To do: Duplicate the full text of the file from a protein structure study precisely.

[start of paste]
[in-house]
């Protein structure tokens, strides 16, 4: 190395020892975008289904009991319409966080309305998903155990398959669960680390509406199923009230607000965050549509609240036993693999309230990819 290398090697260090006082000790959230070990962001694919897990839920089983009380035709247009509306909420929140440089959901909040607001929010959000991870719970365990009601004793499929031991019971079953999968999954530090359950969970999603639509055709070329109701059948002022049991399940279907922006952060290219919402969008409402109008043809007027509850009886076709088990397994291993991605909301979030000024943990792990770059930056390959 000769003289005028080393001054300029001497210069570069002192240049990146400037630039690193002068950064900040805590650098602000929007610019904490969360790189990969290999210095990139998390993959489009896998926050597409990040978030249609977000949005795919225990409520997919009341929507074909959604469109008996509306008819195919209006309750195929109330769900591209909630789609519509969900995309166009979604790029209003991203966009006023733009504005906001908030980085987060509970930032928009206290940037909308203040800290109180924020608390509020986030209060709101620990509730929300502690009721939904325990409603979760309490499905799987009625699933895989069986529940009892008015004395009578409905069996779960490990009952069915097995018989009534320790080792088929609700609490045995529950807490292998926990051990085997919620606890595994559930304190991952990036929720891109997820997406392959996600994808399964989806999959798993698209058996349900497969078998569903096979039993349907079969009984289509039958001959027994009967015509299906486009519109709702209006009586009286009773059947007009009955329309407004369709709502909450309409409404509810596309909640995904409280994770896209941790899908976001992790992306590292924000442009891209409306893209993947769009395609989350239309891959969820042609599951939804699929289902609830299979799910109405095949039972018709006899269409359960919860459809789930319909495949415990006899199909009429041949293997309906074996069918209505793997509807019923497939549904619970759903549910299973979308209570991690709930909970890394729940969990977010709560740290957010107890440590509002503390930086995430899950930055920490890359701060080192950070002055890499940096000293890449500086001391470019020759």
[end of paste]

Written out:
[in-house]
């Protein structure tokens, strides 16, 4: 190395020892975008289904009991319409966080309305998903155990398959669960680390509406199923009230607000965050549509609240036993693999309230990819 290398090697260090006082000790959230070990962001694919897990839920089983009380035709247009509306909420929140440089959901909040607001929010959000991870719970365990009601004793499929031991019971079953999968999954530090359950969970999603639509055709070329109701059948002022049991399940279907922006952060290219919402969008409402109008043809007027509850009886076709088990397994291993991605909301979030000024943990792990770059930056390959 000769003289005028080393001054300029001497210069570069002192240049990146400037630039690193002068950064900040805590650098602000929007610019904490969360790189990969290999210095990139998390993959489009896998926050597409990040978030249609977000949005795919225990409520997919009341929507074909959604469109008996509306008819195919209006309750195929109330769900591209909630789609519509969900995309166009979604790029209003991203966009006023733009504005906001908030980085987060509970930032928009206290940037909308203040800290109180924020608390509020986030209060709101620990509730929300502690009721939904325990409603979760309490499905799987009625699933895989069986529940009892008015004395009578409905069996779960490990009952069915097995018989009534320790080792088929609700609490045995529950807490292998926990051990085997919620606890595994559930304190991952990036929720891109997820997406392959996600994808399964989806999959798993698209058996349900497969078998569903096979039993349907079969009984289509039958001959027994009967015509299906486009519109709702209006009586009286009773059947007009009955329309407004369709709502909450309409409404509810596309909640995904409280994770896209941790899908976001992790992306590292924000442009891209409306893209993947769009395609989350239309891959969820042609599951939804699929289902609830299979799910109405095949039972018709006899269409359960919860459809789930319909495949415990006899199909009429041949293997309906074996069918209505793997509807019923497939549904619970759903549910299973979308209570991690709930909970890394729940969990977010709560740290957010107890440590509002503390930086995430899950930055920490890359701060080192950070002055890499940096000293890449500086001391470019020759």